LIFE SCIENCES

Siekhaus Group

Invasive Migration

The ability of cells to migrate is crucial for their function in the immune system, the formation of the body, and the spread of cancer. The Siekhaus group investigates how cells move within the complex environment of an organism, using the genetic power of the fruit fly to interrogate this process and identify ways in which it is regulated.

Vertebrate immune and cancer cells need to squeeze between closely connected cells to disseminate in the body. Daria Siekhaus and her group study how cells penetrate such tissue barriers, using the developmental movement of macrophages in the fruit fly Drosophila melanogaster as a model. The Siekhaus group uses a combination of imaging, genetics, cell biology, and biophysics to identify the strategies that underlie tissue invasion. The group has recently found that a cytokine conserved in vertebrates facilitates macrophage invasion by reducing tension in surrounding tissues, acting through a previously unidentified pathway. The group is also focusing on studying the functions of novel genes required in Drosophila macrophages for tissue penetration that are conserved in vertebrates, and studies their roles in immune function and cancer metastasis.

Group Leader


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Team

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Maria Akhmanova

Postdoc

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Julia Biebl

Laboratory Technician

+43 2243 9000 0

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Shamsi Emtenani

PhD Student

+43 2243 9000 4767


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Attila György

Laboratory Technician

+43 2243 9000 7421

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Michaela Misova

PhD Student

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Justine Renno

Project Technician

+43 2243 9000 4755


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Marko Roblek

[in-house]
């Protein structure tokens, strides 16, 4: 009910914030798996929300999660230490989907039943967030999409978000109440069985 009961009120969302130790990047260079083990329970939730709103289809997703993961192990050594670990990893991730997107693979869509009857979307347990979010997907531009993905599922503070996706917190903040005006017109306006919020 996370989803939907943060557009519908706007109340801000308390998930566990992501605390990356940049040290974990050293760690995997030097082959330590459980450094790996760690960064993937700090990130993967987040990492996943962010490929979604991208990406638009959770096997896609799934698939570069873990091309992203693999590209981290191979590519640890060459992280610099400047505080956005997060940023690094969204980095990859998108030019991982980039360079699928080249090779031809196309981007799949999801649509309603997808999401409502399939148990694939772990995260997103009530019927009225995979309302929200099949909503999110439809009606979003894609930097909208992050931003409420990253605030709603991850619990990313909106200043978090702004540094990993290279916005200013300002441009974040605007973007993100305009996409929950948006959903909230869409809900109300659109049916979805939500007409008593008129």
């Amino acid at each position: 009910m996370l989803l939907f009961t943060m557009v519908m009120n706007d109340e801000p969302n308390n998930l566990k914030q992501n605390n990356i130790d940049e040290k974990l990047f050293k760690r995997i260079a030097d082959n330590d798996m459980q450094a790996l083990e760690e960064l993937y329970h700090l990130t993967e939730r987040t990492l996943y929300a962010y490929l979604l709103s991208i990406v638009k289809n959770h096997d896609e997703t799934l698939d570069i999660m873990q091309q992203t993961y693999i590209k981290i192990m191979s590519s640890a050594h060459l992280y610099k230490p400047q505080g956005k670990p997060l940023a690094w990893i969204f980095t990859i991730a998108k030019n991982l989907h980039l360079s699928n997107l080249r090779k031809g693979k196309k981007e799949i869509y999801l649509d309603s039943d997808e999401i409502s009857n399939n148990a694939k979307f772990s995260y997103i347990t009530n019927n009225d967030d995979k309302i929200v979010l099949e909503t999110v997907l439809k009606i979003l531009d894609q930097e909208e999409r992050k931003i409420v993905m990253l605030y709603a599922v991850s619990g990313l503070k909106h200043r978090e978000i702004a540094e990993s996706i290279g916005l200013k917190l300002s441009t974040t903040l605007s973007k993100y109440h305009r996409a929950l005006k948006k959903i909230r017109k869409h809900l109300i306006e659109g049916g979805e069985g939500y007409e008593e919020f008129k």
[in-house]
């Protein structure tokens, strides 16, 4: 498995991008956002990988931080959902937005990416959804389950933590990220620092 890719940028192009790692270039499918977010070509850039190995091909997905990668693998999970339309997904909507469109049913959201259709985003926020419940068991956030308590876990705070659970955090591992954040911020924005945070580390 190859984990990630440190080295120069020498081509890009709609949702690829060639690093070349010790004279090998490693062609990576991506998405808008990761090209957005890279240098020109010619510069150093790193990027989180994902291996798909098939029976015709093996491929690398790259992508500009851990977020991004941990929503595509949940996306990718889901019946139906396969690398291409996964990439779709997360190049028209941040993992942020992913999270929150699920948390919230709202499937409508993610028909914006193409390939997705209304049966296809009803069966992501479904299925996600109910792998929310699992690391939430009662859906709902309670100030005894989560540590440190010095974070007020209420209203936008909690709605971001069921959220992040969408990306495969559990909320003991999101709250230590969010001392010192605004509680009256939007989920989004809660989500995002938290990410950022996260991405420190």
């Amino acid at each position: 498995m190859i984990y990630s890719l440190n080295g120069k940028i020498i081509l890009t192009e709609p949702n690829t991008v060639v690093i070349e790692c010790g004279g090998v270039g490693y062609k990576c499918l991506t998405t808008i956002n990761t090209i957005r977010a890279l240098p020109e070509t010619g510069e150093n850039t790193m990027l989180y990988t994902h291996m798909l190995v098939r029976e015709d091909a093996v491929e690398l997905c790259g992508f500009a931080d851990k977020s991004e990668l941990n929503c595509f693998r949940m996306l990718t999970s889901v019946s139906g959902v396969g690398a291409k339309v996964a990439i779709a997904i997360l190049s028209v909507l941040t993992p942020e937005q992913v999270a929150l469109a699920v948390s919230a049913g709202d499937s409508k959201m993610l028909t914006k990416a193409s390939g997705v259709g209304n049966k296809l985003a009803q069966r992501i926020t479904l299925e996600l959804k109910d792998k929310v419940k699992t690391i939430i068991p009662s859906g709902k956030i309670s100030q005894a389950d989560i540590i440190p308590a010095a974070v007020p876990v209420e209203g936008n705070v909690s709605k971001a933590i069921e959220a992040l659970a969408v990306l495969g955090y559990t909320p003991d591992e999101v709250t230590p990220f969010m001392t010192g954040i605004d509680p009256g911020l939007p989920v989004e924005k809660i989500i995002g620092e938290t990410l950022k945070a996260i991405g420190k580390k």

Postdoc

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Katarina Valosková

PhD Student

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Stephanie Wachner

PhD Student


Current Projects

The role of tissue tension in regulating invasive migration | A novel transporter and its effect on glycosylation, immune function and metastasis | The role of transcriptional control to tune a subpopulation of macrophages to facilitate invasion


Publications

Valosková K, Biebl J, Roblek M, Emtenani S, György A, Misova M, Ratheesh A, Rodrigues P, Shkarina K, Larsen ISB, Vakhrushev SY, Clausen H, Siekhaus DE. 2019. A conserved major facilitator superfamily member orchestrates a subset of O-glycosylation to aid macrophage tissue invasion. eLife. 8, e41801. View

Ratheesh A, Biebl J, Smutny M, Veselá J, Papusheva E, Krens G, Kaufmann W, György A, Casano AM, Siekhaus DE. 2018. Drosophila TNF modulates tissue tension in the embryo to facilitate macrophage invasive migration. Developmental Cell. 45(3), 331–346. View

György A, Roblek M, Ratheesh A, Valosková K, Belyaeva V, Wachner S, Matsubayashi Y, Sanchez Sanchez B, Stramer B, Siekhaus DE. 2018. Tools allowing independent visualization and genetic manipulation of Drosophila melanogaster macrophages and surrounding tissues. G3: Genes, Genomes, Genetics. 8(3), 845–857. View

Matsubayashi Y, Louani A, Dragu A, Sanchez Sanchez B, Serna Morales E, Yolland L, György A, Vizcay G, Fleck R, Heddleston J, Chew T, Siekhaus DE, Stramer B. 2017. A moving source of matrix components is essential for De Novo basement membrane formation. Current Biology. 27(22), 3526–3534e.4. View

Ratheesh A, Belyaeva V, Siekhaus DE. 2015. Drosophila immune cell migration and adhesion during embryonic development and larval immune responses. Current Opinion in Cell Biology. 36(10), 71–79. View

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Career

since 2012 Assistant Professor, IST Austria
2003 – 2011 Research Scientist, Skirball Institute, New York University Medical Center, USA
1999 – 2003 Postdoctoral Fellow, University of California, Berkeley, USA
1998 PhD, Stanford University, USA


Selected Distinctions

2016 FWF Grant
2012 Marie Curie Career Integration Grant
2003 – 2005 NIH Fellowship


Additional Information

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